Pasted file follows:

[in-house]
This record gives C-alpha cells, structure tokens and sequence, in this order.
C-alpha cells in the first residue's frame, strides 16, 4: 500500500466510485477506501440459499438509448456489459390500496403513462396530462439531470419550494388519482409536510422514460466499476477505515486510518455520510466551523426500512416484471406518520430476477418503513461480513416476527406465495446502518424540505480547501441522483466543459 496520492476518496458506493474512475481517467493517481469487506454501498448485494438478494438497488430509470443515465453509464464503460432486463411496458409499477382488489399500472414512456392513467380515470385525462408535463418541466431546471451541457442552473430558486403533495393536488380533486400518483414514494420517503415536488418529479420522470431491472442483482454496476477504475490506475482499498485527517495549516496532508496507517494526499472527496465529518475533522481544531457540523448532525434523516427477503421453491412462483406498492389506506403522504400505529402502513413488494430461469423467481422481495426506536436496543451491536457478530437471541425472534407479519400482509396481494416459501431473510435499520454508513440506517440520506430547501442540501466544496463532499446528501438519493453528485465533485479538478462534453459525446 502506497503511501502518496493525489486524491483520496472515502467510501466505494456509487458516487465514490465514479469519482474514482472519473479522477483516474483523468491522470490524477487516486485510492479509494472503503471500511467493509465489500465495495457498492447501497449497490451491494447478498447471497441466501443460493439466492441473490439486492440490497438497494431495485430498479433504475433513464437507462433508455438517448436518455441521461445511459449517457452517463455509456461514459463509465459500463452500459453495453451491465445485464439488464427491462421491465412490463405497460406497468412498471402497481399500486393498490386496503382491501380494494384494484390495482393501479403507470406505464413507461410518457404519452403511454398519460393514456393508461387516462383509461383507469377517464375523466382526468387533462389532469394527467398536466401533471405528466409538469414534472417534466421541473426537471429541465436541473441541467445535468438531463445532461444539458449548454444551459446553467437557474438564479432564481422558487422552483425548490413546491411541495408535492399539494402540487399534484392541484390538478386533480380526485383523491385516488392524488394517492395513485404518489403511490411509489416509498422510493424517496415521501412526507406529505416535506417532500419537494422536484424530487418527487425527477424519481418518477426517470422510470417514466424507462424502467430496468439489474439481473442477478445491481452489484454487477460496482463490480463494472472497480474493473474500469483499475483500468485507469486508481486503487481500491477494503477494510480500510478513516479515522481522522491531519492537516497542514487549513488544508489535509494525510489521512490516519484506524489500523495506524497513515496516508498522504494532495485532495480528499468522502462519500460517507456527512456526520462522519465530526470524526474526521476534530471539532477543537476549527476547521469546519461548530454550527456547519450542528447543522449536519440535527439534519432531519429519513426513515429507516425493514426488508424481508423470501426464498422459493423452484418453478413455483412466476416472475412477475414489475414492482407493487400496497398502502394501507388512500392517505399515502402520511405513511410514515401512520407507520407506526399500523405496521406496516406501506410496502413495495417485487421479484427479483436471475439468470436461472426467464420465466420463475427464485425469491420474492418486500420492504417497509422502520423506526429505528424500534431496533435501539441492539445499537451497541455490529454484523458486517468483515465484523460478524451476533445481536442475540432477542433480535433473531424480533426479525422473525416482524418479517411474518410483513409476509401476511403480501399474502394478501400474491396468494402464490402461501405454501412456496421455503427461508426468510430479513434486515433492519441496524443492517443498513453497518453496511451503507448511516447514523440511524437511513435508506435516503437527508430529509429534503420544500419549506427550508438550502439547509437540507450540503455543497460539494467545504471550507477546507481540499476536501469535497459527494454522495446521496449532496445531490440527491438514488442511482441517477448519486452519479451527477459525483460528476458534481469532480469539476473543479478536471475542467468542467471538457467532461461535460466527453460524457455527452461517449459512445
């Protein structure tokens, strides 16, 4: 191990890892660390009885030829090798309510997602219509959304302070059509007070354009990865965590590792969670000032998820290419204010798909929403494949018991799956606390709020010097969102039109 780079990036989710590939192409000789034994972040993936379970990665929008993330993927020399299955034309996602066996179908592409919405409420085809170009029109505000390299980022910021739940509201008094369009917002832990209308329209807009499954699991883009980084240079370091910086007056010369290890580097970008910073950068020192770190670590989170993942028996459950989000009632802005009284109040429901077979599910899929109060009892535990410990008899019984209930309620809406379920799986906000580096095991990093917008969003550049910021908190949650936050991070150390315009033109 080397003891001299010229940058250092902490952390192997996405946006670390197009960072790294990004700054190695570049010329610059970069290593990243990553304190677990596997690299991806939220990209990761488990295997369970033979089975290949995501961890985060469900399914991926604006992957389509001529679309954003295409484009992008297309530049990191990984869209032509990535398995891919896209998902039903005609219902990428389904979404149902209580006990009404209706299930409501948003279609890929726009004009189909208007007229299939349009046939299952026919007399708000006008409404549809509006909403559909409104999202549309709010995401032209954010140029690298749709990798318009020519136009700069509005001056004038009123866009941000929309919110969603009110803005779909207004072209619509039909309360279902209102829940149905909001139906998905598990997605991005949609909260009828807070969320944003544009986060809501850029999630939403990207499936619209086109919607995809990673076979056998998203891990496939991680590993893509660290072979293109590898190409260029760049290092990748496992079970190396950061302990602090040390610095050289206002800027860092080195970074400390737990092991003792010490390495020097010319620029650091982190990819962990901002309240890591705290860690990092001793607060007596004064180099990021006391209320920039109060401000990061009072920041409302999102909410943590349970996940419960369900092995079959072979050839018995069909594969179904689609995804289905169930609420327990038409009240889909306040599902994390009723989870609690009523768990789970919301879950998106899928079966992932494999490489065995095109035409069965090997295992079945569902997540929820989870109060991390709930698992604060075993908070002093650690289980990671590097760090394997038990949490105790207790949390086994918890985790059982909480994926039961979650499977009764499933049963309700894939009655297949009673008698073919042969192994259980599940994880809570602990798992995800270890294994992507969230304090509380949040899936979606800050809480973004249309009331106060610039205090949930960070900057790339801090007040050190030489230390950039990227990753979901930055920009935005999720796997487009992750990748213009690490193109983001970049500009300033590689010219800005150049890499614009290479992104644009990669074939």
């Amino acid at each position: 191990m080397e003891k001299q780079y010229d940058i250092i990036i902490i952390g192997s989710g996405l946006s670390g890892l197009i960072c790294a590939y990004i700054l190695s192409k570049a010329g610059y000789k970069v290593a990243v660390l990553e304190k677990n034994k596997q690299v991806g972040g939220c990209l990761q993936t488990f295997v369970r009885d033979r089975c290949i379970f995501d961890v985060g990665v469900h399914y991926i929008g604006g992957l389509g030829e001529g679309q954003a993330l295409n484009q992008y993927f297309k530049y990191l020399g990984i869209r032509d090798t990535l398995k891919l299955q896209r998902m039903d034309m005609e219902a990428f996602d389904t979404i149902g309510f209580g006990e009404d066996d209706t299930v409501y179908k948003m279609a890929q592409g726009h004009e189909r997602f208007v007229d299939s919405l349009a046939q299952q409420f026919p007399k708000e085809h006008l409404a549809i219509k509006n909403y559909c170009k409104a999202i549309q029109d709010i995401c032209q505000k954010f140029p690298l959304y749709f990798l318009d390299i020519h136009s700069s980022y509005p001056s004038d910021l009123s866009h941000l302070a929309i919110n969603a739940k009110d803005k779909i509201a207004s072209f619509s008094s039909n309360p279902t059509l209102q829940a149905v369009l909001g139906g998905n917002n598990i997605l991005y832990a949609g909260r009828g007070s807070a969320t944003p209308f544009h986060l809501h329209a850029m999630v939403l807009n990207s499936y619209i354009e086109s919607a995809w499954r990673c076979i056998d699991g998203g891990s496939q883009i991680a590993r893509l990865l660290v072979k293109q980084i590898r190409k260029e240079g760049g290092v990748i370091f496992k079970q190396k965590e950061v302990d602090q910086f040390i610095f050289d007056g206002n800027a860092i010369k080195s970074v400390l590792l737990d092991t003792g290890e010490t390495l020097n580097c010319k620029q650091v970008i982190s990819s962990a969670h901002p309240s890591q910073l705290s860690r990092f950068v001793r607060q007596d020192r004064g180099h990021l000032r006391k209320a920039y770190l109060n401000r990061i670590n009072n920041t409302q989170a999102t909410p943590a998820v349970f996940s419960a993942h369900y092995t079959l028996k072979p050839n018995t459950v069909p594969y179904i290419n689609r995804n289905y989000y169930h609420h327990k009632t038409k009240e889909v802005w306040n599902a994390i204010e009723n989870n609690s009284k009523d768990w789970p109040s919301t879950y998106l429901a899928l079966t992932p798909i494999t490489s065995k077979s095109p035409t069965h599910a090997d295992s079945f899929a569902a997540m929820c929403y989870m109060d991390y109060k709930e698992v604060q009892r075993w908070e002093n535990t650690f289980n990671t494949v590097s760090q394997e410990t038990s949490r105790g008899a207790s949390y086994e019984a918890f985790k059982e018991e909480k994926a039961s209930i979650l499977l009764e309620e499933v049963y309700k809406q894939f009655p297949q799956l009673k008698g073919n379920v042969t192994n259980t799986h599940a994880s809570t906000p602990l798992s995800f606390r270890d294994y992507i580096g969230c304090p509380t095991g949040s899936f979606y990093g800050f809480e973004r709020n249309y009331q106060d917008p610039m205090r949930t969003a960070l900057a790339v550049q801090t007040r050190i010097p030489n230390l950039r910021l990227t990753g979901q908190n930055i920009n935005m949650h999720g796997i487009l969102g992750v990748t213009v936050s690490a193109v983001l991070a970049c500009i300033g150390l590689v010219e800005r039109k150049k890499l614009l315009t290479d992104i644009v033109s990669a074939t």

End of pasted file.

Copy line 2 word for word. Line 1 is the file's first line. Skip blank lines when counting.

This record gives C-alpha cells, structure tokens and sequence, in this order.